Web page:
Biography & influences
Siobhan Davies was born in South Africa and brought to England at the age of 2; she grew up in the North West and after completing her studies, moved to London in the early 90’s.
She studied Fine Art at Newcastle Polytechnic and completed her MA at Birmingham Institute of Art & Design. She practiced as a professional artist, winning several awards and showing nationally. In 1996-7 she was Henry Moore Fellow at the Byam Shaw School of Art, and shows around that time included independent pop-ups as well as EAST, Salisbury Festival and BT New Contemporaries.
Siobhan stopped working as an artist to pursue a more secure career for her family from the early 2000s; however in 2008 she began painting and drawing again. She now spends periods of several months working intensively in the studio between day job contracts, when she develops ideas begun in the interstices of “proper” work.
Most work is now ceramic. She “tries to work with materials rather than against them” , spending much time exploring the mark-making potentials of any media she is using.
I am mainly a 3-dimensional person. When I’m being good I start with drawings but a lot of the time I just pile into making something. I’m in love with clay but trying to wean myself off cups and plates so more sculptural things can emerge. I’ve got a process and technical bent so currently playing with recipes & firings.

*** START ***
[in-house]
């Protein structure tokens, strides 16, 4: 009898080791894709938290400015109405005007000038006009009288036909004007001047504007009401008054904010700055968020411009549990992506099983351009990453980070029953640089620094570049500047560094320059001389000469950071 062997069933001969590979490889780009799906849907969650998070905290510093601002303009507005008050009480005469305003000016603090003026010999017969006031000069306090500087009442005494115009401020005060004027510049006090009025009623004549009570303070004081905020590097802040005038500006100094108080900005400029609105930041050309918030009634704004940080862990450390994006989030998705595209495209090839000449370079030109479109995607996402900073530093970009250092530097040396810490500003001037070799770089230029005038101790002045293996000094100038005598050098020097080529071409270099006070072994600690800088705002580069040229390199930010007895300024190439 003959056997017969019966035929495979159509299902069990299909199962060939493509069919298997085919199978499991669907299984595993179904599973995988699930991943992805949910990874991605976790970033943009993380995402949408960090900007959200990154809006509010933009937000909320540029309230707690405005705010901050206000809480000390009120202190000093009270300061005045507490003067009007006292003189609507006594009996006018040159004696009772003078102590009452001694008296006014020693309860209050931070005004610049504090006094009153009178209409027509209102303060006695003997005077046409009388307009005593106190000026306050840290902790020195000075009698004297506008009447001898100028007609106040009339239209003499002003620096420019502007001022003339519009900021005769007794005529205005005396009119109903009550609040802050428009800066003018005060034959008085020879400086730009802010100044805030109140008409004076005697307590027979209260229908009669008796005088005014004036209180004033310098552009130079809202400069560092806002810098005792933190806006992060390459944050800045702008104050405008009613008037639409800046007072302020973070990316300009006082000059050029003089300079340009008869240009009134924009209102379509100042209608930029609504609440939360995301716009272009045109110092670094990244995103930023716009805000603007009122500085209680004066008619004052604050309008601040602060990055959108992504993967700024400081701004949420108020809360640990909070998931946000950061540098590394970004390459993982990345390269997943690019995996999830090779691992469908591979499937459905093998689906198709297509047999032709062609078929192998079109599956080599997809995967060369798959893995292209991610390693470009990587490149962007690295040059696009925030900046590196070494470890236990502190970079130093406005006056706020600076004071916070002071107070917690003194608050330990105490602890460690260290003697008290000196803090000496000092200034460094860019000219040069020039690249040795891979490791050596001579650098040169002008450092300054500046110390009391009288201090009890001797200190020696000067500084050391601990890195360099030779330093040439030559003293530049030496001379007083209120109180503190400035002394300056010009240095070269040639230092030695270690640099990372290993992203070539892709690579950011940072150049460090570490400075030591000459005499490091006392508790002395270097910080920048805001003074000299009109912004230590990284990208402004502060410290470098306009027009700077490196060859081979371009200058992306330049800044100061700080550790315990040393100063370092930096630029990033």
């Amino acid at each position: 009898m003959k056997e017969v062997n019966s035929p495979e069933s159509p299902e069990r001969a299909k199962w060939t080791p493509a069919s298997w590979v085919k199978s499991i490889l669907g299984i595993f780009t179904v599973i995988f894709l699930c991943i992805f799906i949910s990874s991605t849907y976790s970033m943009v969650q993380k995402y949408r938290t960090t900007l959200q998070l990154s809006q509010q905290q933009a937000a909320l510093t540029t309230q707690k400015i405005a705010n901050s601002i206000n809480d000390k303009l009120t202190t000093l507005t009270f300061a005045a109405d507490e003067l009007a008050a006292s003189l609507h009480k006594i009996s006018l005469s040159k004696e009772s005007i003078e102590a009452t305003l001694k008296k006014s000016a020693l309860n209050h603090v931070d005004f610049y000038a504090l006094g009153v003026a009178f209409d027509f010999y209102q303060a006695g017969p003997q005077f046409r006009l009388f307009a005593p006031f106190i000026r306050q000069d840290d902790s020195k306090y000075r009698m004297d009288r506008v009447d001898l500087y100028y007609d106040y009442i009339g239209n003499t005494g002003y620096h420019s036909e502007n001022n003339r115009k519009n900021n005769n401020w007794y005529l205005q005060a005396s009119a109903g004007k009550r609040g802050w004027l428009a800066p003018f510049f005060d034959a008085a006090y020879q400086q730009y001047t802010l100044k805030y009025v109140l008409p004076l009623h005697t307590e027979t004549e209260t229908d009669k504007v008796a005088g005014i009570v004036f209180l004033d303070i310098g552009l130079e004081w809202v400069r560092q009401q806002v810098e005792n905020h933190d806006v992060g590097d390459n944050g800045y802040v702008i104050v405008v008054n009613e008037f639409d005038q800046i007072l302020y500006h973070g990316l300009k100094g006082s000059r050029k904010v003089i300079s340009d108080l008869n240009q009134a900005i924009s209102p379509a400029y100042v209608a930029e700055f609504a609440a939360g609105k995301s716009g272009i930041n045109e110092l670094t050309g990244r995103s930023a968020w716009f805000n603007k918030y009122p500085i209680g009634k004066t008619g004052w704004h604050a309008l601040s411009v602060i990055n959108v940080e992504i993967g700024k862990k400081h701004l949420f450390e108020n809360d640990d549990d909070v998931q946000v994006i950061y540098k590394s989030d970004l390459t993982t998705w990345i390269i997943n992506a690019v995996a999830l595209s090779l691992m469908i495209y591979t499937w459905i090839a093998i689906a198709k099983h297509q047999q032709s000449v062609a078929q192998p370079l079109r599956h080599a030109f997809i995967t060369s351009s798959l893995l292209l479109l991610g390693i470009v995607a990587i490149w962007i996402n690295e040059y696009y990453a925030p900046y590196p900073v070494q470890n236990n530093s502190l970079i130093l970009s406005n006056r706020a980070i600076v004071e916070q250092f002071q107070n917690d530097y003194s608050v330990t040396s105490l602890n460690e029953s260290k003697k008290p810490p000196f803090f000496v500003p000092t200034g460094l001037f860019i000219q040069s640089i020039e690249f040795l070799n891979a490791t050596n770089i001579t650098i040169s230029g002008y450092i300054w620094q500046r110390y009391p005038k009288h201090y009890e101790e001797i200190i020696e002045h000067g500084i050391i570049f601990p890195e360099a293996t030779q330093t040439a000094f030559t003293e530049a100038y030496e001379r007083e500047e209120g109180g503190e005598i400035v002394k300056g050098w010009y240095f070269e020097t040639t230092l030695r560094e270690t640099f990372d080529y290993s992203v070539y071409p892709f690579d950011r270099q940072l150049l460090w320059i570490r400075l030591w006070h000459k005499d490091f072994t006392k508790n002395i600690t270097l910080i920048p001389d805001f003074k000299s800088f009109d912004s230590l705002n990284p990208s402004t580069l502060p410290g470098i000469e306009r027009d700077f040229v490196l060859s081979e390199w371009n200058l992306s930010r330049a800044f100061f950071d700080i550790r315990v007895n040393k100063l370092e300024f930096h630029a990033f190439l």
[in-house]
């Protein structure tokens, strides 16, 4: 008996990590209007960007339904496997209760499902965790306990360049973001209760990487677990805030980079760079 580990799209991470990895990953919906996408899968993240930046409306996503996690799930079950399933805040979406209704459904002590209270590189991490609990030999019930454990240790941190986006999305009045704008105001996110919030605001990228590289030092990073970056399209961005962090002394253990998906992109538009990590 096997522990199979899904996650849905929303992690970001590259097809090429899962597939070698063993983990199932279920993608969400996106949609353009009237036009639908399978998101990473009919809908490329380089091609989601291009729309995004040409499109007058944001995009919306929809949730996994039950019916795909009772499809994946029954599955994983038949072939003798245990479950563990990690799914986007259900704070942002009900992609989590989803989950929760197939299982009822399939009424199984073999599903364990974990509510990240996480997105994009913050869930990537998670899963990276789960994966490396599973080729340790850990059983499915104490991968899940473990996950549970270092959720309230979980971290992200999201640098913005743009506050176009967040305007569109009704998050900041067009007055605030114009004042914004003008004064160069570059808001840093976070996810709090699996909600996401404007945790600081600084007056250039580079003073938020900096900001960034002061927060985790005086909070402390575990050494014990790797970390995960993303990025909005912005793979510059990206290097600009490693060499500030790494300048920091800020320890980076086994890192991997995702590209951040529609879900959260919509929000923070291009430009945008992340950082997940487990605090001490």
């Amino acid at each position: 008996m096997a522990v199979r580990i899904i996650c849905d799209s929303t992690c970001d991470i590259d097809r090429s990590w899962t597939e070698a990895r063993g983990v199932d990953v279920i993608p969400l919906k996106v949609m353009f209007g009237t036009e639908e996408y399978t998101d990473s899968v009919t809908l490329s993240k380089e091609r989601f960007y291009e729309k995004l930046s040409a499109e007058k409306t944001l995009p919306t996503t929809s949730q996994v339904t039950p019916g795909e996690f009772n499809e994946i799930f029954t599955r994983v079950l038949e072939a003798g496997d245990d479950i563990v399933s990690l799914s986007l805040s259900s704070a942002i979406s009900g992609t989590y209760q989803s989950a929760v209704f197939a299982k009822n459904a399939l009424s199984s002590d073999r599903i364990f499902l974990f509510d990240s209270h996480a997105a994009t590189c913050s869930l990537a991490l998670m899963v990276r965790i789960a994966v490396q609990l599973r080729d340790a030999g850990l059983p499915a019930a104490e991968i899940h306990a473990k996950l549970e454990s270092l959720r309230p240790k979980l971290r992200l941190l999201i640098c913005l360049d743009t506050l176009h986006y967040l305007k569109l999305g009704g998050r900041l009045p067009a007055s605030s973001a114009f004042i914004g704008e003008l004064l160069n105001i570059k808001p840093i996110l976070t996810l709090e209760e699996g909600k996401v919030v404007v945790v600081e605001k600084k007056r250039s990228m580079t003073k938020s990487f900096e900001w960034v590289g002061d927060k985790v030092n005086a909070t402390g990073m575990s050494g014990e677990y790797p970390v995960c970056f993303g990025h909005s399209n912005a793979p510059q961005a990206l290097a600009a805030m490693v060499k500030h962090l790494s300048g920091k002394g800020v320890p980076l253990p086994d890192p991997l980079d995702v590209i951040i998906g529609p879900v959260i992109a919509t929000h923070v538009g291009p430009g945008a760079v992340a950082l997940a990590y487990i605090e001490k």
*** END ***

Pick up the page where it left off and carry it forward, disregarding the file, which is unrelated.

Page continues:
Influences and themes
Her childhood was spent with sporadic trips to Africa and more frequent trips to English grandparents.
Her grandmother was an avid collector of Victoriana; the collection was huge and catholic, from stuffed animals to porcelain dolls, musical cylinder boxes, kitsch cat pictures and butch gothic or dainty jappaned cabinets. Very much at odds with the earthy Zulu decorative patterns and artefacts battling against 70’s wallpapers and swirling carpets at home.
As an only child she developed a vivid personal narrative of creatures and rituals to play with and by, and read voraciously with a distinct taste for the gothic and supernatural.
My work now is both surprising and familiar to me; I seem to have re-entered the world I created as a child and was so keen to leave behind once a young adult.